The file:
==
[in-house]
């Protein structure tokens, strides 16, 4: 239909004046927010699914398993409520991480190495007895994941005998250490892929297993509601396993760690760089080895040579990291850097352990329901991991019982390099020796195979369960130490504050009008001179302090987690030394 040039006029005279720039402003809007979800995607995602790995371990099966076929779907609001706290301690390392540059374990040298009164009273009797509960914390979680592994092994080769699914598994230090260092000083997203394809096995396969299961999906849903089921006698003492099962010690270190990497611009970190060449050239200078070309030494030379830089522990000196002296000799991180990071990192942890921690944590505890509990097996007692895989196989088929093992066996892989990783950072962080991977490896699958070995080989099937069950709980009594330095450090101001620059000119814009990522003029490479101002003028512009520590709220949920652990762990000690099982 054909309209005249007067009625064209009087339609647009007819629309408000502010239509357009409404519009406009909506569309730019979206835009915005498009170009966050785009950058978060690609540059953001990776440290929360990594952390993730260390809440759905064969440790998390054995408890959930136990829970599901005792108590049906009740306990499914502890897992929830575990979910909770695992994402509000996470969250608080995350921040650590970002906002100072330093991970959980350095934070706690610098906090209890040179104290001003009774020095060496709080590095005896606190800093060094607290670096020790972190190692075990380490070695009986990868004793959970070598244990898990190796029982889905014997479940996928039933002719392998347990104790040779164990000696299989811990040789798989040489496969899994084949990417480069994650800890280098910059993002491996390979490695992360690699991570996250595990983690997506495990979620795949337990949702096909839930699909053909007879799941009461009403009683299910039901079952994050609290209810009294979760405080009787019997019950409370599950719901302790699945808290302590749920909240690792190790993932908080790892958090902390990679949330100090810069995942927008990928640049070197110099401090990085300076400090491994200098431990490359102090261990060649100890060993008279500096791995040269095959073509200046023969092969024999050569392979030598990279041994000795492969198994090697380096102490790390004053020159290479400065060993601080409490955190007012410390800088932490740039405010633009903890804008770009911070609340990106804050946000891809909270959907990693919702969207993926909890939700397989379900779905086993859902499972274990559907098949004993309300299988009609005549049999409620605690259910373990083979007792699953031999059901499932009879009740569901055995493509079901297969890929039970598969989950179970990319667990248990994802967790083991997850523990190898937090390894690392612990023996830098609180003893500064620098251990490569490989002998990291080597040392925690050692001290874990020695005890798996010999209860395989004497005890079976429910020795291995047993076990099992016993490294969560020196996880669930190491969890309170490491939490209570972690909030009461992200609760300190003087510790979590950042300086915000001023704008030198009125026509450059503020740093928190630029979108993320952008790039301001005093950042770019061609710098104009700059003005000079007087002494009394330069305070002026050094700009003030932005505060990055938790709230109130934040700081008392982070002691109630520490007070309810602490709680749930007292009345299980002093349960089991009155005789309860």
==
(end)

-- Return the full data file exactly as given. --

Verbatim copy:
[in-house]
């Protein structure tokens, strides 16, 4: 239909004046927010699914398993409520991480190495007895994941005998250490892929297993509601396993760690760089080895040579990291850097352990329901991991019982390099020796195979369960130490504050009008001179302090987690030394 040039006029005279720039402003809007979800995607995602790995371990099966076929779907609001706290301690390392540059374990040298009164009273009797509960914390979680592994092994080769699914598994230090260092000083997203394809096995396969299961999906849903089921006698003492099962010690270190990497611009970190060449050239200078070309030494030379830089522990000196002296000799991180990071990192942890921690944590505890509990097996007692895989196989088929093992066996892989990783950072962080991977490896699958070995080989099937069950709980009594330095450090101001620059000119814009990522003029490479101002003028512009520590709220949920652990762990000690099982 054909309209005249007067009625064209009087339609647009007819629309408000502010239509357009409404519009406009909506569309730019979206835009915005498009170009966050785009950058978060690609540059953001990776440290929360990594952390993730260390809440759905064969440790998390054995408890959930136990829970599901005792108590049906009740306990499914502890897992929830575990979910909770695992994402509000996470969250608080995350921040650590970002906002100072330093991970959980350095934070706690610098906090209890040179104290001003009774020095060496709080590095005896606190800093060094607290670096020790972190190692075990380490070695009986990868004793959970070598244990898990190796029982889905014997479940996928039933002719392998347990104790040779164990000696299989811990040789798989040489496969899994084949990417480069994650800890280098910059993002491996390979490695992360690699991570996250595990983690997506495990979620795949337990949702096909839930699909053909007879799941009461009403009683299910039901079952994050609290209810009294979760405080009787019997019950409370599950719901302790699945808290302590749920909240690792190790993932908080790892958090902390990679949330100090810069995942927008990928640049070197110099401090990085300076400090491994200098431990490359102090261990060649100890060993008279500096791995040269095959073509200046023969092969024999050569392979030598990279041994000795492969198994090697380096102490790390004053020159290479400065060993601080409490955190007012410390800088932490740039405010633009903890804008770009911070609340990106804050946000891809909270959907990693919702969207993926909890939700397989379900779905086993859902499972274990559907098949004993309300299988009609005549049999409620605690259910373990083979007792699953031999059901499932009879009740569901055995493509079901297969890929039970598969989950179970990319667990248990994802967790083991997850523990190898937090390894690392612990023996830098609180003893500064620098251990490569490989002998990291080597040392925690050692001290874990020695005890798996010999209860395989004497005890079976429910020795291995047993076990099992016993490294969560020196996880669930190491969890309170490491939490209570972690909030009461992200609760300190003087510790979590950042300086915000001023704008030198009125026509450059503020740093928190630029979108993320952008790039301001005093950042770019061609710098104009700059003005000079007087002494009394330069305070002026050094700009003030932005505060990055938790709230109130934040700081008392982070002691109630520490007070309810602490709680749930007292009345299980002093349960089991009155005789309860």